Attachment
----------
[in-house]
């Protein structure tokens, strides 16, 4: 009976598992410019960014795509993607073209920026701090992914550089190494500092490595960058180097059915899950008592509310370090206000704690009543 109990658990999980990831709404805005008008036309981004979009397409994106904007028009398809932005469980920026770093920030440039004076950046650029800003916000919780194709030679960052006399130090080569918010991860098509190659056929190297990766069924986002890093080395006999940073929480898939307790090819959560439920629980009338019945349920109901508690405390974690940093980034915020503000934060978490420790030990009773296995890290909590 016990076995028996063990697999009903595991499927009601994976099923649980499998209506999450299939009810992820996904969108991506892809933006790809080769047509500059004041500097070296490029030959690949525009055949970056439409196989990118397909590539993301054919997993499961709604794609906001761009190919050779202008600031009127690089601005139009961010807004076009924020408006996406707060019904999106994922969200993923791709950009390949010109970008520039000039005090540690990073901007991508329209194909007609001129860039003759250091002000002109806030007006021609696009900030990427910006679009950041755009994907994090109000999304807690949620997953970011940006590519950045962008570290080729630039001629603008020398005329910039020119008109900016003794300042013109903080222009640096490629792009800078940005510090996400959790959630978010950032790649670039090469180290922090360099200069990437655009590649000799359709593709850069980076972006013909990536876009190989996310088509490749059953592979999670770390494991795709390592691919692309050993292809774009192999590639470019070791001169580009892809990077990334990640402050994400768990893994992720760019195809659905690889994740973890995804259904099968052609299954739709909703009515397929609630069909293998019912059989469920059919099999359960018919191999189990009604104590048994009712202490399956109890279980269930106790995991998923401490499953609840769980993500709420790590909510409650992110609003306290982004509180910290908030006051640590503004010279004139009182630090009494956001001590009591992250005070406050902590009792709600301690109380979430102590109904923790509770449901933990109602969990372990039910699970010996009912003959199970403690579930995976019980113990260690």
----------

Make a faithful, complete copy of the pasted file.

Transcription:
[in-house]
């Protein structure tokens, strides 16, 4: 009976598992410019960014795509993607073209920026701090992914550089190494500092490595960058180097059915899950008592509310370090206000704690009543 109990658990999980990831709404805005008008036309981004979009397409994106904007028009398809932005469980920026770093920030440039004076950046650029800003916000919780194709030679960052006399130090080569918010991860098509190659056929190297990766069924986002890093080395006999940073929480898939307790090819959560439920629980009338019945349920109901508690405390974690940093980034915020503000934060978490420790030990009773296995890290909590 016990076995028996063990697999009903595991499927009601994976099923649980499998209506999450299939009810992820996904969108991506892809933006790809080769047509500059004041500097070296490029030959690949525009055949970056439409196989990118397909590539993301054919997993499961709604794609906001761009190919050779202008600031009127690089601005139009961010807004076009924020408006996406707060019904999106994922969200993923791709950009390949010109970008520039000039005090540690990073901007991508329209194909007609001129860039003759250091002000002109806030007006021609696009900030990427910006679009950041755009994907994090109000999304807690949620997953970011940006590519950045962008570290080729630039001629603008020398005329910039020119008109900016003794300042013109903080222009640096490629792009800078940005510090996400959790959630978010950032790649670039090469180290922090360099200069990437655009590649000799359709593709850069980076972006013909990536876009190989996310088509490749059953592979999670770390494991795709390592691919692309050993292809774009192999590639470019070791001169580009892809990077990334990640402050994400768990893994992720760019195809659905690889994740973890995804259904099968052609299954739709909703009515397929609630069909293998019912059989469920059919099999359960018919191999189990009604104590048994009712202490399956109890279980269930106790995991998923401490499953609840769980993500709420790590909510409650992110609003306290982004509180910290908030006051640590503004010279004139009182630090009494956001001590009591992250005070406050902590009792709600301690109380979430102590109904923790509770449901933990109602969990372990039910699970010996009912003959199970403690579930995976019980113990260690």